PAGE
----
Definition. A polynomial $f\in\Bbbk[x_0,\ldots,x_n]$ is called multilinear if $\deg_{x_i}(f)=1$ for each $0\le i \le n$. In other words, $f$ is linear in each variable. If $f$ is homogeneous of degree $d$, then $f$ is a linear combination of monomials of the form $x_{i_1}\cdots x_{i_d}$ with $0\le i_1<i_2<\cdots<i_d\le n$.

I tried to answer a question and ended up with an ideal $I=(f_1,\ldots,f_r)\subseteq\Bbbk[x_0,\ldots,x_n]$ with the property that the $f_i$ are irreducible, homogeneous, multilinear polynomials of (pairwise) different degrees. The question is now whether such an ideal is always radical.

If it is false, I would love to see a counterexample.

If it is true, then I am sure that the assumption on the degree can not be dropped (see this example of an ideal generated by irreducible, homogeneous, multilinear polynomials which is not radical). I am not so sure if it matters for the polynomials to be irreducible. I would also love to see a proof, of course.

Thanks a lot in advance.

  • $\begingroup$ Isn't $\left(x-y\right)^2$, but not $x-y$, in the ideal generated by $x+y$ and $xy$ ? (Unless $\mathbb k$ has characteristic $2$.) $\endgroup$ – darij grinberg Aug 25 '13 at 11:47
  • $\begingroup$ @darijgrinberg: good one! Got one with irreducible polynomials? $\endgroup$ – Jesko Hüttenhain Aug 25 '13 at 11:56
  • $\begingroup$ Oh, I missed that word (given it wasn't in the title). That sounds harder. $\endgroup$ – darij grinberg Aug 25 '13 at 12:26
  • $\begingroup$ In characteristic $3$, the ideal $\left(x+y+z,xy+yz+zx\right)$ contains $\left(x-y\right)^3$ but not $x-y$. Remains to deal with characteristic $0$. $\endgroup$ – darij grinberg Aug 25 '13 at 12:35
  • 3
    $\begingroup$ In characteristic $0$ one knows that an ideal is radical if the initial ideal $\operatorname{in}(I)$ is square free. Unfortunately I don't know if this is the case for your example, but maybe someone else can prove (or disprove) this. $\endgroup$ – user26857 Aug 25 '13 at 15:30

This is a repost of my answer here.

One general fact that comes to mind: If an ideal $I\subset \mathbb{k}[x_1,\dots,x_n]$ contains an element of the form $f = gx_1 + h$ where $g,h$ don't use $x_1$, and $g$ is a nonzerodivisor mod $I$, then the primary components of $I\cap \mathbb{k}[x_2,\dots,x_n]$ and $I$ are in bijection. This is birational projection and I learned it from Mike Stillman (see Theorem 23 in this paper).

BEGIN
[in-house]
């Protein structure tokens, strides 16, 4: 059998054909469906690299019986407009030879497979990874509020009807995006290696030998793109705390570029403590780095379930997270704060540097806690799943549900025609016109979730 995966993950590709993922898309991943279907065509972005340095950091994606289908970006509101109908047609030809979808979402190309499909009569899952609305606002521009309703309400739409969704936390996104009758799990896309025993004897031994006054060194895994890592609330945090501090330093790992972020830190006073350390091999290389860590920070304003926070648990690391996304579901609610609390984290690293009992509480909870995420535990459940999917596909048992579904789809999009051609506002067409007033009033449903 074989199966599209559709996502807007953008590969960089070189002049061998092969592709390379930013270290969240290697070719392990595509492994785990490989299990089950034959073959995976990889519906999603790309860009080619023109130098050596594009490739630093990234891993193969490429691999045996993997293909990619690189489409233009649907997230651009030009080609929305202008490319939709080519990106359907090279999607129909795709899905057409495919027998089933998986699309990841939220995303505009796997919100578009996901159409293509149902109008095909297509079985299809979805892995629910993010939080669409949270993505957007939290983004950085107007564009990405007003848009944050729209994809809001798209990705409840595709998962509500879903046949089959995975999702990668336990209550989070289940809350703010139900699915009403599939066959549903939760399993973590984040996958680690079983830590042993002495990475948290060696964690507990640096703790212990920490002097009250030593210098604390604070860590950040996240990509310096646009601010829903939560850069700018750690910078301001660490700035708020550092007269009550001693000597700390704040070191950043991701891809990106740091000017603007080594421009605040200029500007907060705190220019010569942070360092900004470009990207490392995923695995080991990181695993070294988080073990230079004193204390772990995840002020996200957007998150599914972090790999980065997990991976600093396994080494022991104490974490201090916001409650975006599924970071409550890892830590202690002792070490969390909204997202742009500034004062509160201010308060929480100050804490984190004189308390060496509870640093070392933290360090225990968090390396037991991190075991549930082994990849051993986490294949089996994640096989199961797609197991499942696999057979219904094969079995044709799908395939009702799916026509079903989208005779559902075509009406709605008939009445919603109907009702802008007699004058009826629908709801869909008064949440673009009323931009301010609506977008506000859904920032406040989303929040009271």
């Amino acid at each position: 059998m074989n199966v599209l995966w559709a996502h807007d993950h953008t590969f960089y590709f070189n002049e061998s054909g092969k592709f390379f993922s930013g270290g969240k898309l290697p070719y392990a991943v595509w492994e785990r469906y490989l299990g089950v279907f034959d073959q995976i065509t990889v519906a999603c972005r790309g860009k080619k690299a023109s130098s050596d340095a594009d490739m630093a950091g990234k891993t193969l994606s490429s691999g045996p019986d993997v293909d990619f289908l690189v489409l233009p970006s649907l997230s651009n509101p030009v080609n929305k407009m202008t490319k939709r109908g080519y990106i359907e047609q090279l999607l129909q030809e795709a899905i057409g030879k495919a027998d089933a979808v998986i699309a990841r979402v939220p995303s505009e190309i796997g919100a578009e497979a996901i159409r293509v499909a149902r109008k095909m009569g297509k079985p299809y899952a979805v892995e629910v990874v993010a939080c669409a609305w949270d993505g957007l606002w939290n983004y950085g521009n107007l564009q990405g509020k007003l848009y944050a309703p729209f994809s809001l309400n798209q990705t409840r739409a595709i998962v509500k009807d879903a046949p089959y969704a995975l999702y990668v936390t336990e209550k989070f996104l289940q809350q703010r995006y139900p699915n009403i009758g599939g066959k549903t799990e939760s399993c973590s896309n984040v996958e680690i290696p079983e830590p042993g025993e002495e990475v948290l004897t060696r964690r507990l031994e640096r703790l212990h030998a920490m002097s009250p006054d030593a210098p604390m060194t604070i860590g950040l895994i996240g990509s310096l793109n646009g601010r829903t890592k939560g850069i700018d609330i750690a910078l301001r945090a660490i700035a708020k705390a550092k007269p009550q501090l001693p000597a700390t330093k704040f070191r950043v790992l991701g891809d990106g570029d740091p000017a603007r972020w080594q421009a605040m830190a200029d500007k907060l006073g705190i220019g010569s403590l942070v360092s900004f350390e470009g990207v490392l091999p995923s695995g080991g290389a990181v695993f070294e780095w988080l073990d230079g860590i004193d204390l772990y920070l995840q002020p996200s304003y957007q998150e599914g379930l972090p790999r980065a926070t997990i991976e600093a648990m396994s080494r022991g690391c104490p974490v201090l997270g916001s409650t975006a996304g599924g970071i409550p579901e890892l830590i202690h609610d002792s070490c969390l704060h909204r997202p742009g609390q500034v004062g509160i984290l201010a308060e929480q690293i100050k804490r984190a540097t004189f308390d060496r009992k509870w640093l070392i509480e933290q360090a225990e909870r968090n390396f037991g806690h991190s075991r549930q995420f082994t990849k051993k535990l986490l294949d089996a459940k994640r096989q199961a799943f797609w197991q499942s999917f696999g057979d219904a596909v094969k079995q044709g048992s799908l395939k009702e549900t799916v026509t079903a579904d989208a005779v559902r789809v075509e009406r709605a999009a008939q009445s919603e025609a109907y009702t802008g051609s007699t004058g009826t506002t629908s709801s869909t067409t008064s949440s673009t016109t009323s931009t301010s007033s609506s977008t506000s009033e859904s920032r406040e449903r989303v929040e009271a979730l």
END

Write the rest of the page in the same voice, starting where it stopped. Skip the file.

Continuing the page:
Now here is almost a counter-example to your question:

$$ I = \langle x_{1} x_{9}-x_{4}x_{8}, x_{4}x_{6}-x_{7}x_{9}, x_{2}x_{5}-x_{3}x_{9}, x_{2}x_{3}-x_{5}x_{6} \rangle \subset \mathbb{k}[x_1,\dots,x_9]$$

This ideal has 6 components, one of which is primary with minimal prime $\langle x_9, x_5, x_4, x_2 \rangle$.

If I read your hypotheses correctly, the only bit missing is the pairwise different degrees of the generators. I have an inkling that this may be a red herring. If I modify my example by adding some extra unrelated variables, then the embedded component over $\langle x_9, x_5, x_4, x_2 \rangle$ is essentially unchanged:

$$\langle x_{1}x_{9}-x_{4}x_{8}, x_{4}x_{6}y_{1}-x_{7}x_{9}y_{2}, x_{2}x_{5}y_{3}y_{4}-x_{3}x_{9}y_{5}y_{6}, x_{2}x_{3}y_{7}y_{8}y_{9}-x_{5}x_{6}y_{10}y_{11}y_{12} \rangle$$

The Binomials package in Macaulay2 quickly confirms that this ideal is not radical.

  • $\begingroup$ Thanks for the answer ! And especially because it confirms my first and last sentences in the bounty text :). It was "I would think the answer is no, but I am too lazy and not smart enough to find a counterexample." $\endgroup$ – Cantlog Sep 4 '13 at 17:44

Your Answer

By clicking “Post Your Answer”, you agree to our terms of service, privacy policy and cookie policy

Not the answer you're looking for? Browse other questions tagged or ask your own question.